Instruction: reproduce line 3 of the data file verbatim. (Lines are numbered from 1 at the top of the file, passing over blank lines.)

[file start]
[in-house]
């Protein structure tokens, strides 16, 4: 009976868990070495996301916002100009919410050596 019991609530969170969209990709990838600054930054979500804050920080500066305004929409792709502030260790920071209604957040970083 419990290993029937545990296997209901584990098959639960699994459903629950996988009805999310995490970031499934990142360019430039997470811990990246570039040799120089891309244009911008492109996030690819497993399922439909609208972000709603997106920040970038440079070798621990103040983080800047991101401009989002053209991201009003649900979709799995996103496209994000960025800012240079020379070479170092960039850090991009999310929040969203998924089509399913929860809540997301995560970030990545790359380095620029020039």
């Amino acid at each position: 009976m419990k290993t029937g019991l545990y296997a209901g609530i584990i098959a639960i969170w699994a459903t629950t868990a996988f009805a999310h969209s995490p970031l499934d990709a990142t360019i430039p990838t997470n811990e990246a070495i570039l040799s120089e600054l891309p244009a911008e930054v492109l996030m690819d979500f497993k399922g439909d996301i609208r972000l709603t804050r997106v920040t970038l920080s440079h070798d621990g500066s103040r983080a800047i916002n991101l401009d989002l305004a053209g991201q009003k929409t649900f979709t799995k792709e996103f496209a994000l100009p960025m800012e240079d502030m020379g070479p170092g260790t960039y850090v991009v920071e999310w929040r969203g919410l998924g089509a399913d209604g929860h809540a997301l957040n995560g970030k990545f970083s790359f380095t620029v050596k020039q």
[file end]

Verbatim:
């Amino acid at each position: 009976m419990k290993t029937g019991l545990y296997a209901g609530i584990i098959a639960i969170w699994a459903t629950t868990a996988f009805a999310h969209s995490p970031l499934d990709a990142t360019i430039p990838t997470n811990e990246a070495i570039l040799s120089e600054l891309p244009a911008e930054v492109l996030m690819d979500f497993k399922g439909d996301i609208r972000l709603t804050r997106v920040t970038l920080s440079h070798d621990g500066s103040r983080a800047i916002n991101l401009d989002l305004a053209g991201q009003k929409t649900f979709t799995k792709e996103f496209a994000l100009p960025m800012e240079d502030m020379g070479p170092g260790t960039y850090v991009v920071e999310w929040r969203g919410l998924g089509a399913d209604g929860h809540a997301l957040n995560g970030k990545f970083s790359f380095t620029v050596k020039q």